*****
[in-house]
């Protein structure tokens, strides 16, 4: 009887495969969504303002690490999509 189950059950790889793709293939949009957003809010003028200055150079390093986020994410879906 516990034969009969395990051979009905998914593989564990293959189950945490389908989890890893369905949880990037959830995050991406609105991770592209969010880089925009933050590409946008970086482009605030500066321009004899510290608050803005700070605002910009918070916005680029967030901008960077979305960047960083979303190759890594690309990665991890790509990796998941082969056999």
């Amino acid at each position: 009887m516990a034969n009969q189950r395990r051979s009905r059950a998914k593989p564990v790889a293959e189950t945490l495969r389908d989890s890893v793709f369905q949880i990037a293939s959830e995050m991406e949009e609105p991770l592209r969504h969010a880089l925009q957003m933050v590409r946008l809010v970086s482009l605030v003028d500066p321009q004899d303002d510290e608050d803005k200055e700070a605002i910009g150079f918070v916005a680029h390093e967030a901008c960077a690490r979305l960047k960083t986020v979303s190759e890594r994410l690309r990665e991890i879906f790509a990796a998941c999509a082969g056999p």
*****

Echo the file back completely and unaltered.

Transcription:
[in-house]
């Protein structure tokens, strides 16, 4: 009887495969969504303002690490999509 189950059950790889793709293939949009957003809010003028200055150079390093986020994410879906 516990034969009969395990051979009905998914593989564990293959189950945490389908989890890893369905949880990037959830995050991406609105991770592209969010880089925009933050590409946008970086482009605030500066321009004899510290608050803005700070605002910009918070916005680029967030901008960077979305960047960083979303190759890594690309990665991890790509990796998941082969056999």
């Amino acid at each position: 009887m516990a034969n009969q189950r395990r051979s009905r059950a998914k593989p564990v790889a293959e189950t945490l495969r389908d989890s890893v793709f369905q949880i990037a293939s959830e995050m991406e949009e609105p991770l592209r969504h969010a880089l925009q957003m933050v590409r946008l809010v970086s482009l605030v003028d500066p321009q004899d303002d510290e608050d803005k200055e700070a605002i910009g150079f918070v916005a680029h390093e967030a901008c960077a690490r979305l960047k960083t986020v979303s190759e890594r994410l690309r990665e991890i879906f790509a990796a998941c999509a082969g056999p």